I’ve been keeping myself entertained recently by playing various games. At school I play games such as hide-the-pingpong-rackets-and-balls-that-weren’t-put-away-properly, Fabula (I’ll explain below), and a homemade vocabulary game. At home I play wash-the-dishes, Total War: Shogun 2, and Minecraft. I also alpha test Antilia on Sunday, if I have time, and my former roommates are hoping to get an intercontinental Dungeons and Dragons campaign going.
Sometimes I play the computer games on my list because I need to do something that doesn’t require the sort of thinking I’ve had to do at work or because I have time for a little relaxation. And other times I play them because it’s the weekend and my students’ stories make me want to curl up in a corner and cry, which is not the mood I want to be in for the whole weekend; it’s a way to cleanse my mind of the plot, formating, and grammatical horrors I encountered or build up my fun reserves before I march, pen in paw, against the paper giants.
But rather than just tell you that I play these games and leave it at that, I’ll tell you about them and why I enjoy them.
I’ve almost been in Korea for a week now and I’m still not one hundred percent sure of what exactly I’m going to be teaching. I’m getting closer to knowing, but it’s hard to say without having the textbooks in my paws. I do know that four of the classes will involve TESOL and the fifth will most likely be a senior seminar geared towards preparing them for American universities. At least I now have a room. There was only so much I could do during the prep. parts of orientation without a room to prepare or textbooks to lesson plan from. Lord willing, the textbooks will be there tomorrow. With school starting on the 29th, I sort of need the textbooks to plan. So that is my current main quest.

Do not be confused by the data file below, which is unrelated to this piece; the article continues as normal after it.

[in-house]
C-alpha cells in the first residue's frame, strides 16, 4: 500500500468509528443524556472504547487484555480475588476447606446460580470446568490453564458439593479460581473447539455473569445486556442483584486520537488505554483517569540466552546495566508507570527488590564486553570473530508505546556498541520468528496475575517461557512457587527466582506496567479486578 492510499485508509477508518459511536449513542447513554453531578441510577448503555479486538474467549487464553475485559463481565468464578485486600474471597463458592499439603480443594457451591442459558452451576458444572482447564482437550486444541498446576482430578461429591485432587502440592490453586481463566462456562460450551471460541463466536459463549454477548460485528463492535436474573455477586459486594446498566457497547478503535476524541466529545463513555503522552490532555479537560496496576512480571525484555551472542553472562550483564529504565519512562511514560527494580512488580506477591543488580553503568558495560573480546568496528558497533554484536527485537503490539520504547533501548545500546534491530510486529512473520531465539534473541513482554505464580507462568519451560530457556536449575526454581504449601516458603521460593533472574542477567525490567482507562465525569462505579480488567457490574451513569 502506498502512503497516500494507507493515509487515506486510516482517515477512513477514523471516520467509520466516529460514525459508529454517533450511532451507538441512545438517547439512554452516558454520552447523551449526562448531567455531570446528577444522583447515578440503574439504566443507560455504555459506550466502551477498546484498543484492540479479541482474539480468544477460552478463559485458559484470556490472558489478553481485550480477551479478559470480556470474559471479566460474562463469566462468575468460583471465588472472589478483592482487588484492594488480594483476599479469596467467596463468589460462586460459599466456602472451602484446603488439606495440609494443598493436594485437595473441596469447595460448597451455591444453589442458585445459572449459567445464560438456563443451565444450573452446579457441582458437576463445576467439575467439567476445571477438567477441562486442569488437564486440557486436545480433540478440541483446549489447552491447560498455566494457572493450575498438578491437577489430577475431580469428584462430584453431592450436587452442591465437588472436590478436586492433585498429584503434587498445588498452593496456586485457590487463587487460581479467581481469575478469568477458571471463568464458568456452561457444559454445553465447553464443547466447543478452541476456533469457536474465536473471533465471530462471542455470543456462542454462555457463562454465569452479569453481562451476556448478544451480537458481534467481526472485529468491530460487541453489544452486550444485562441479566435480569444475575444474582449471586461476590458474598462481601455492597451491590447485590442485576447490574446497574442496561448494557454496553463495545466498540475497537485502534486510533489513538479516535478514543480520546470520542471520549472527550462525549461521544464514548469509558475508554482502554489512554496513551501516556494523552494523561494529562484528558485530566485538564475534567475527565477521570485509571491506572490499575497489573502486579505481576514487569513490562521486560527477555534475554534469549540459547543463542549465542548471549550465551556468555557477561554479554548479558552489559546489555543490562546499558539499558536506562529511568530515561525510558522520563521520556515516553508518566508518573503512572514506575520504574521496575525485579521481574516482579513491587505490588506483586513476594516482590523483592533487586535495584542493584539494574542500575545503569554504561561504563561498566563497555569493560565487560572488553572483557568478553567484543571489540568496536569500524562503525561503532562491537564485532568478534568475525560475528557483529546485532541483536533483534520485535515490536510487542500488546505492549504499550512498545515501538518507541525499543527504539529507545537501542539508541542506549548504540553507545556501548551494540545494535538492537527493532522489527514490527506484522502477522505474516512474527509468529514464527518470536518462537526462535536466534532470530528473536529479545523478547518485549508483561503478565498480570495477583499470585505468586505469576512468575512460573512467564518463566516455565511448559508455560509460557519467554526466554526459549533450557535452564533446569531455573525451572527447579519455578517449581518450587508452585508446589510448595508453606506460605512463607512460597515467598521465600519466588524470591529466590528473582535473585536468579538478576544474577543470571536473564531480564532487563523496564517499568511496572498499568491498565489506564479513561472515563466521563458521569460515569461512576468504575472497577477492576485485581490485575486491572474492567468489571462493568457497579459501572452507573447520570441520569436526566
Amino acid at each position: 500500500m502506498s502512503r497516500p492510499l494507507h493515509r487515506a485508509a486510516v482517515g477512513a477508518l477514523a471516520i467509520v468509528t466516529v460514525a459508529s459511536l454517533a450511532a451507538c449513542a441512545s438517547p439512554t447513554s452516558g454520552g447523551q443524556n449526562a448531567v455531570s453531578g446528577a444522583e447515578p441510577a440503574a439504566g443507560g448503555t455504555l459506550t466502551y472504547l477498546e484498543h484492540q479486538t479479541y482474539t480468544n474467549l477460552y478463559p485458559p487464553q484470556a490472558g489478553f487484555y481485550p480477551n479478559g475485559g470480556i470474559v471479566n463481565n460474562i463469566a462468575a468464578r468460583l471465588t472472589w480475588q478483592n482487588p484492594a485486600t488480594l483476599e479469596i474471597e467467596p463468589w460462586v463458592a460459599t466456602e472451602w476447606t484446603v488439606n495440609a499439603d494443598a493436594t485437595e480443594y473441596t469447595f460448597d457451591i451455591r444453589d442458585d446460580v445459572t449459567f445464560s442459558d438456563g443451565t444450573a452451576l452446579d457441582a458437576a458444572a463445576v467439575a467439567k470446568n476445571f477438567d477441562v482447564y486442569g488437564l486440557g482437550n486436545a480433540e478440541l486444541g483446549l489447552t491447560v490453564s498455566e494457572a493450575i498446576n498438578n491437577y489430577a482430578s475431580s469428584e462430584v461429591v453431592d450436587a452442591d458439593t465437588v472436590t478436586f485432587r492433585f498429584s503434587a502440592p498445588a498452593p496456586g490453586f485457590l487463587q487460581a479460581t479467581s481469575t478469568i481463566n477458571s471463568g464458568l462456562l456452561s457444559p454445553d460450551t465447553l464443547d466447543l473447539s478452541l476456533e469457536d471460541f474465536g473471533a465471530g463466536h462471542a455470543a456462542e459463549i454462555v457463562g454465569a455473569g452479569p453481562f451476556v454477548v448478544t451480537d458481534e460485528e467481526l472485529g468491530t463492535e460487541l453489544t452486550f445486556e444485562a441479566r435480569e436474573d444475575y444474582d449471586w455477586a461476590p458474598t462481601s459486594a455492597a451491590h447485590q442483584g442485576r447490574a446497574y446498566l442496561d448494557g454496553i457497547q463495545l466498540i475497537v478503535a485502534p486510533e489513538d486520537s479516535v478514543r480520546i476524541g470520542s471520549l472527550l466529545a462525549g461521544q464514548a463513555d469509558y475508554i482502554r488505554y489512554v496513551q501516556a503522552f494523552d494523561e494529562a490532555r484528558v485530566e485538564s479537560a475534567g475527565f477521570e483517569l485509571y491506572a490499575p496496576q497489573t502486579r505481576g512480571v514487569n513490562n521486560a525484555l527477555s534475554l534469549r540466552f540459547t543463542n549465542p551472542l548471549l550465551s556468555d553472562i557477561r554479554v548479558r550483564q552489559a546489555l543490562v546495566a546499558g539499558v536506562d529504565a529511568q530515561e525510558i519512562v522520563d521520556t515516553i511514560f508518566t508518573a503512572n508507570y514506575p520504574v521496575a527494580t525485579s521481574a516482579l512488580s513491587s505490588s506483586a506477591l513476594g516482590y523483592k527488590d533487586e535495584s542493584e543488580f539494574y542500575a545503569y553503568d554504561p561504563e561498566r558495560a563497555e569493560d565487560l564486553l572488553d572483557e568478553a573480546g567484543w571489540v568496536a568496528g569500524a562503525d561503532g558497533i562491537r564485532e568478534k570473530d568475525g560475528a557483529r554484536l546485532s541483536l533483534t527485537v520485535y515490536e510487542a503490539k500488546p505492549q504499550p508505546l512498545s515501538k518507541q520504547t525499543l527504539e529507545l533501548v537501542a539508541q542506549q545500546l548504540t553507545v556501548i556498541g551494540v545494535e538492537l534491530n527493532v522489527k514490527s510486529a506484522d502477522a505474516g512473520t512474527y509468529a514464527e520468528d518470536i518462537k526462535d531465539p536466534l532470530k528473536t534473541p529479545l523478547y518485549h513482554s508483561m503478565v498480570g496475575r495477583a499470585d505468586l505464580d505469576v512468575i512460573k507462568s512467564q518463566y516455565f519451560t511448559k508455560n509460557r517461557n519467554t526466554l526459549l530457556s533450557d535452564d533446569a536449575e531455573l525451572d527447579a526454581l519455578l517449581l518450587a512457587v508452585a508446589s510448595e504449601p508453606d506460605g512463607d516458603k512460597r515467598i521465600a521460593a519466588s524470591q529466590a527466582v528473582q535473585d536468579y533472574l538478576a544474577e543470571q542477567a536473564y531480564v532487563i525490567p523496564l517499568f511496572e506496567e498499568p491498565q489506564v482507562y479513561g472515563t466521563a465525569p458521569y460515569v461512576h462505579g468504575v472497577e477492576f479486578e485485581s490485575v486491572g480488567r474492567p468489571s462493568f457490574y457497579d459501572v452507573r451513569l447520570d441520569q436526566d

As for my sidequest… While in Seoul on Saturday I encountered many groups of police officers in riot gear and surreptitiously snapped the following photo. One of my fellow teachers tried to get some officers to explain what was going on, but they didn’t really speak English and eventually one of them made an “x” with his arms and said, “Secret.” We happened to be in view of a platoon of officers and all of them turned their heads and looked right at us. Then one of them came over and asked us if we needed any help. We explained that, no, we didn’t need help, but we were curious as to what was going on. The officer tried to explain, but repeatedly said, “It’s hard to explain” and mentioned something about it being cultural. My fellow teacher guesses it is probably some sort of training or drill. Continue reading →